His research mainly focuses on Language Planning, Grammatical Theory, Chinese Linguistics, Language Acquisition, Language Education.
Manako Fujiwara was born and raised in Kyoto, Japan. She came to the U.S. as a graduate student at Arkansas University in 1991, majoring Communication Studies. At the same time, I taught Japanese as a Graduate Teaching Assistant. She got a job as a Teaching Specialist at the University Minnesota and taught various levels of Japanese courses. She became a doctoral student in Communication Studies at the University of Minnesota. She is focus area of study was intercultural and interpersonal communication. Her dissertation was about difference in communication among friends between the U.S. and Japan. She got an instructor position in Japanese at Winona State University, MN. Since 2007, She has been teaching Japanese language and culture at George Mason University.
Her focus area of study was multilingualism in Japan and/or among Japanese. She would like to know their current status, pros and cons to be a multi-language speaker. She was also interested to see if there is any relations between multilingualism and cultural relativism. Her prediction would be that if a person is multilingual, this person would be more tolerant to cultural diversity. She is more accepting the cultural difference they may face in different situations.
Matjaz Gams is Head of department of intelligent systems at the Jozef Stefan Institute and professor of computer science at the University of Ljubljana and MPS, Slovenia. He was teaching at 10 Faculties in Slovenia and Germany. He is member of numerous international program committees of scientific meetings, national and European strategic boards and institutions, editorial boards of 11 journals and is managing director of the Informatics journal, published for 41 years. He is executive manager of the Computer English-Slovene dictionary. Published in over 50.000 printed copies. He has been president of the Organizing Committee of the central IS conference for 21 years delivering the prestigious Michie-Turing award for life achievements. He was co-founder of various societies in Slovenia, e.g. the Engineering Academy where he currently coordinates the research class, AI Society, Cognitive Society, ACM Slovenia, SLAIS. He cooperated/headed around two hundred national and international projects including top EU projects FP and H2020. His team was awarded with several research and innovation top national achievements, the first place in the international EvAAL competition, the first and second place at the Sussex-Huawei competition at UBICOMP2018 in Singapore, and was chosen for 10 most promising teams to win the 10 million $ Tricorder competition. His COBISS list includes over 120 original scientific publications and over 1400 items in all categories including 7 patent applications.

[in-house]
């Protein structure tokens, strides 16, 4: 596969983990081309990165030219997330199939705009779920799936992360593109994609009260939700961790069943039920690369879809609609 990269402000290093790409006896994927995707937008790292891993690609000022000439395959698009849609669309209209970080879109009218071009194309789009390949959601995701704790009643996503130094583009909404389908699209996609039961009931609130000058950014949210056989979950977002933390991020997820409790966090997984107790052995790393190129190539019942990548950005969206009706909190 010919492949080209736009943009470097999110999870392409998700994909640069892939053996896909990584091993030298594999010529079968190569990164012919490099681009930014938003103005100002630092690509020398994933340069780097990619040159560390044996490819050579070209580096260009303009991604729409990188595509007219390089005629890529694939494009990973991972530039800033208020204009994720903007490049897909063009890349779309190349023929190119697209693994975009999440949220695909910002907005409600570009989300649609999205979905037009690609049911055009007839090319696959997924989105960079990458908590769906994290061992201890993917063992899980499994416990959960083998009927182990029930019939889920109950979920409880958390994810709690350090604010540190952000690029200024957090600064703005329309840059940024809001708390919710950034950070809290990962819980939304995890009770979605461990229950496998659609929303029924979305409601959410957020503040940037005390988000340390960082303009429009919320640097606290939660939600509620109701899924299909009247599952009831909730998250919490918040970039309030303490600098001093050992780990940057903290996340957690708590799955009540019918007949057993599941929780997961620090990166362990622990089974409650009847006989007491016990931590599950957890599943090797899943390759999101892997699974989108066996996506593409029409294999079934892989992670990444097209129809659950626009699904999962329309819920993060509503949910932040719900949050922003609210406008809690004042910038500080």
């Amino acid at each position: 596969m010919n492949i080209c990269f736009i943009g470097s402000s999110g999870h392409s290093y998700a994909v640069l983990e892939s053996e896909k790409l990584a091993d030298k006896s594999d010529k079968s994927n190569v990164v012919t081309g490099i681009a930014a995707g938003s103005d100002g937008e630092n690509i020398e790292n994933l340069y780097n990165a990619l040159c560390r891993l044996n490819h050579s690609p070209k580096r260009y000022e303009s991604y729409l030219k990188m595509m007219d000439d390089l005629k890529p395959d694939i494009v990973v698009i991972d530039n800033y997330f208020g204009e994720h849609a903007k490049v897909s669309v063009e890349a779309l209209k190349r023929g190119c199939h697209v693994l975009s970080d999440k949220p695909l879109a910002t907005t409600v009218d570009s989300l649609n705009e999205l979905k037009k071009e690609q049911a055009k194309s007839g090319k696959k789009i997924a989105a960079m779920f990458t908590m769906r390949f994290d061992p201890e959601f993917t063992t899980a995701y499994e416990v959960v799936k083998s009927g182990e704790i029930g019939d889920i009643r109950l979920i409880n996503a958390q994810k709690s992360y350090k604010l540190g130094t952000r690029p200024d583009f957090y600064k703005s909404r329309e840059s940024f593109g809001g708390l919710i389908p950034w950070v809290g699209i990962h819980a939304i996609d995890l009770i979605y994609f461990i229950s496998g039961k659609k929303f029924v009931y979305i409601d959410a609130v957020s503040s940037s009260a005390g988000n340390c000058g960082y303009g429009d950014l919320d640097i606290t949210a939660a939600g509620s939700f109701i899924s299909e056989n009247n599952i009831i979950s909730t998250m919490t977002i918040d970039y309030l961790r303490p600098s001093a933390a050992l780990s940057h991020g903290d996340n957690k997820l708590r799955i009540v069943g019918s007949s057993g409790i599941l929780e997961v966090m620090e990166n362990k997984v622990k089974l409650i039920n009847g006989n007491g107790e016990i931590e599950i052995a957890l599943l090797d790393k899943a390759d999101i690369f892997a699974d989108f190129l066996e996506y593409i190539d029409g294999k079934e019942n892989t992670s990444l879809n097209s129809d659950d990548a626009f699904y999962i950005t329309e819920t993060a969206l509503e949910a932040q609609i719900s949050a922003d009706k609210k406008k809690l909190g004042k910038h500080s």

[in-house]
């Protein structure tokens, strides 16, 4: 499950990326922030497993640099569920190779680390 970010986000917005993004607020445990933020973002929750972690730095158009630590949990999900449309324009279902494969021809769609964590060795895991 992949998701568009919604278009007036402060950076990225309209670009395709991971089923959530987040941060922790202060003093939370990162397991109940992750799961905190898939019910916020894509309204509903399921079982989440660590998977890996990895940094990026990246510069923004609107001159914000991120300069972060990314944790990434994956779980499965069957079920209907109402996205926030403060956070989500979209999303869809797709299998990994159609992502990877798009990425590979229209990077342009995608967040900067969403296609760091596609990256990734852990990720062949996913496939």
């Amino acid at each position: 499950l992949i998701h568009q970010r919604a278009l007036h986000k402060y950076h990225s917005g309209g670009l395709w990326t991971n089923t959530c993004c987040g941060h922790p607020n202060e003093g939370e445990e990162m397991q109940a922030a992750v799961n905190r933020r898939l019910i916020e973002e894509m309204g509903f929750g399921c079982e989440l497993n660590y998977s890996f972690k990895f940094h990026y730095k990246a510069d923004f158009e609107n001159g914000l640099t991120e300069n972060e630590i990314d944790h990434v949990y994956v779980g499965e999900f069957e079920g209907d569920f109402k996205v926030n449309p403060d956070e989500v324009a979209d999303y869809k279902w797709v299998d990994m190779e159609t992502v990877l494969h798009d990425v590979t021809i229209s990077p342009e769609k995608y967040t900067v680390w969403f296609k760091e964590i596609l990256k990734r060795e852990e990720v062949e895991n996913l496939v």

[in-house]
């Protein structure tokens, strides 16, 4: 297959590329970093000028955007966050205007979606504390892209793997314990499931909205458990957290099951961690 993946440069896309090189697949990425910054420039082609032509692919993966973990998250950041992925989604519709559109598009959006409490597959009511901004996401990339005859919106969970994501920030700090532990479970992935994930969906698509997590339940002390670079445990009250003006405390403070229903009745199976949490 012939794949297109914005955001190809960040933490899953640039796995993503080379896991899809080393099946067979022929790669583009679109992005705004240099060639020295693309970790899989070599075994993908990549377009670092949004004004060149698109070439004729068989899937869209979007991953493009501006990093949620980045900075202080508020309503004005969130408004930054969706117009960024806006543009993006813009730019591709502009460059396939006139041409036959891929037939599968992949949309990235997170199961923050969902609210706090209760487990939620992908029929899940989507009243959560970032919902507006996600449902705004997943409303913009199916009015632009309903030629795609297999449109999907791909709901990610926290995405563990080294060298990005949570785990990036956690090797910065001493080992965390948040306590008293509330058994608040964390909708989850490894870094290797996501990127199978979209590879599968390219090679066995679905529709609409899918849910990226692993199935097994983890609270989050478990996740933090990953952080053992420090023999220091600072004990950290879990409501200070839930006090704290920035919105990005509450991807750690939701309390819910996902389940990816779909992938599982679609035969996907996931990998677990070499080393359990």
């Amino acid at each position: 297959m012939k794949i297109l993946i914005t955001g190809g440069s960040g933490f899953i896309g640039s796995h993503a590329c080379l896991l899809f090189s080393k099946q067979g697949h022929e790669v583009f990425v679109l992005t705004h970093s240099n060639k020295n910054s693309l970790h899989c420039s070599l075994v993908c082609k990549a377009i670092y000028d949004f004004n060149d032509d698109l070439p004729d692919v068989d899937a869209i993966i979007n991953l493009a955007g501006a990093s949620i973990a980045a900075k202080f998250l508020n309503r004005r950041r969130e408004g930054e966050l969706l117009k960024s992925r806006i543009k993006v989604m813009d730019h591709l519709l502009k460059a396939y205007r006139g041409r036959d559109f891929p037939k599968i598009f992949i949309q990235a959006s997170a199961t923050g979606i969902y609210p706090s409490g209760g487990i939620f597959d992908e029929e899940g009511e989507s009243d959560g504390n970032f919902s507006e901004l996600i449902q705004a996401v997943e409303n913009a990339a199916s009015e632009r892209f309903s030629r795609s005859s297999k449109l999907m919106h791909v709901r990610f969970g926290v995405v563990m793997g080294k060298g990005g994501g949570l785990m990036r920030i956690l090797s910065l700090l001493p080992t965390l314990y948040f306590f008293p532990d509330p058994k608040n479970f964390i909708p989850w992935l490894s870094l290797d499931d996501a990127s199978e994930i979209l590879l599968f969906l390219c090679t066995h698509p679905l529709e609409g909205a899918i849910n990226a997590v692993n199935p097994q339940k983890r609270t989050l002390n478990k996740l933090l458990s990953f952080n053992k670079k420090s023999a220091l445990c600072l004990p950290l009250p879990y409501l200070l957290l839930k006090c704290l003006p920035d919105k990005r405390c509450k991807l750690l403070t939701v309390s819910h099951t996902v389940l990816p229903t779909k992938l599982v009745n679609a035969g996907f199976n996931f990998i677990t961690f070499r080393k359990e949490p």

Intelligent systems, artificial intelligence, cognitive science, intelligent agents, electronic and mobile health, business intelligence and information society.
Bente Ailin Svendsen is Professor of Second Language Acquisition and Scandinavian Linguistics. She initiated and co-developed Centre for Multilingualism in Society across the Lifespan, a Centre of Excellence funded by the Research Council of Norway (RCN). Svendsen has carried out research on multilingual socialization, competence and use among children and adults; and on linguistic practices and identity constructions among young people in multilingual urban settings. In the award-winning article, and one of the Journal of Sociolinguistics’ top most downloaded papers in recent publication history, the dynamics of citizen sociolinguistics, she has furthered Citizen Science in sociolinguistics. Svendsen has comprehensive experience with public communication in a variety of channels, such as through a language exhibition, language lounge, as well as media participation in radio and TV programs and in national, regional and local newspapers and magazines.
Acquisition and Scandinavian Linguistics, multilingual socialization, Sociolinguistics, Multilinguism.
Dr. Kathy Escamilla is a Professor of Education in the Division of Equity, Bilingualism and Biliteracy at the University of Colorado, Boulder. She is one of the creators of the Literacy Squared program. Dr. Escamilla’s research focuses on issues related to the development of bilingualism and Biliteracy for Spanish-speaking emerging bilingual children. Her recent research has also examined assessment practices for emerging bilingual learners.
Dr. Escamilla has also been a classroom bilingual teacher, a resource teacher, and a school administrator. Dr. Escamilla is a member of numerous professional organizations and served two terms as the president of the National Association for Bilingual Education. She has also served as a co-editor of the Bilingual Research Journal and as the chairperson of the Bilingual Special Interest Group for the American Education Research Association (AERA). She has authored three books and over 50 research articles on topics related to (bi) literacy for Spanish-speaking children in the U.S.
Bilingualism in Spanish/English; Biliteracy; Simultaneous Bilingualism; Assessment for Bliteracy